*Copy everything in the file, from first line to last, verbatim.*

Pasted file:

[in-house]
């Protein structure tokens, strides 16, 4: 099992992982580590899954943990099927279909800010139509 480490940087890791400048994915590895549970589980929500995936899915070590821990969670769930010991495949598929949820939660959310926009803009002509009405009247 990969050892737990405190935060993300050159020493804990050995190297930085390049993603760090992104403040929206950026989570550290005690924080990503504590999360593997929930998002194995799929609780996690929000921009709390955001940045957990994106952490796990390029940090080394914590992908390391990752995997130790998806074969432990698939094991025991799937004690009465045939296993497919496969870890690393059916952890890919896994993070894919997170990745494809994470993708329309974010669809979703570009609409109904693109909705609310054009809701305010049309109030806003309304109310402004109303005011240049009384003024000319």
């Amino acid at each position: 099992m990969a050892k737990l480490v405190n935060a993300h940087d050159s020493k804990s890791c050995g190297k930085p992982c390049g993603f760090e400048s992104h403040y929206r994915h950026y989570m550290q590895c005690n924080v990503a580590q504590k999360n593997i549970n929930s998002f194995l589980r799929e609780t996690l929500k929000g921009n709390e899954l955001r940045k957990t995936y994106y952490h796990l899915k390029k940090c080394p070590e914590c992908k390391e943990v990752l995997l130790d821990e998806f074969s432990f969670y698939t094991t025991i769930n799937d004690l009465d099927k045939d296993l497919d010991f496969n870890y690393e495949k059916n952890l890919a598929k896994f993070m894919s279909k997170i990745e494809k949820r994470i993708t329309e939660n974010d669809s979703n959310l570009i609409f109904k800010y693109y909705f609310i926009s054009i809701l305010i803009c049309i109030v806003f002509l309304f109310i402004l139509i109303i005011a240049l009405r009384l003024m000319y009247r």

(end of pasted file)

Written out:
[in-house]
């Protein structure tokens, strides 16, 4: 099992992982580590899954943990099927279909800010139509 480490940087890791400048994915590895549970589980929500995936899915070590821990969670769930010991495949598929949820939660959310926009803009002509009405009247 990969050892737990405190935060993300050159020493804990050995190297930085390049993603760090992104403040929206950026989570550290005690924080990503504590999360593997929930998002194995799929609780996690929000921009709390955001940045957990994106952490796990390029940090080394914590992908390391990752995997130790998806074969432990698939094991025991799937004690009465045939296993497919496969870890690393059916952890890919896994993070894919997170990745494809994470993708329309974010669809979703570009609409109904693109909705609310054009809701305010049309109030806003309304109310402004109303005011240049009384003024000319």
């Amino acid at each position: 099992m990969a050892k737990l480490v405190n935060a993300h940087d050159s020493k804990s890791c050995g190297k930085p992982c390049g993603f760090e400048s992104h403040y929206r994915h950026y989570m550290q590895c005690n924080v990503a580590q504590k999360n593997i549970n929930s998002f194995l589980r799929e609780t996690l929500k929000g921009n709390e899954l955001r940045k957990t995936y994106y952490h796990l899915k390029k940090c080394p070590e914590c992908k390391e943990v990752l995997l130790d821990e998806f074969s432990f969670y698939t094991t025991i769930n799937d004690l009465d099927k045939d296993l497919d010991f496969n870890y690393e495949k059916n952890l890919a598929k896994f993070m894919s279909k997170i990745e494809k949820r994470i993708t329309e939660n974010d669809s979703n959310l570009i609409f109904k800010y693109y909705f609310i926009s054009i809701l305010i803009c049309i109030v806003f002509l309304f109310i402004l139509i109303i005011a240049l009405r009384l003024m000319y009247r």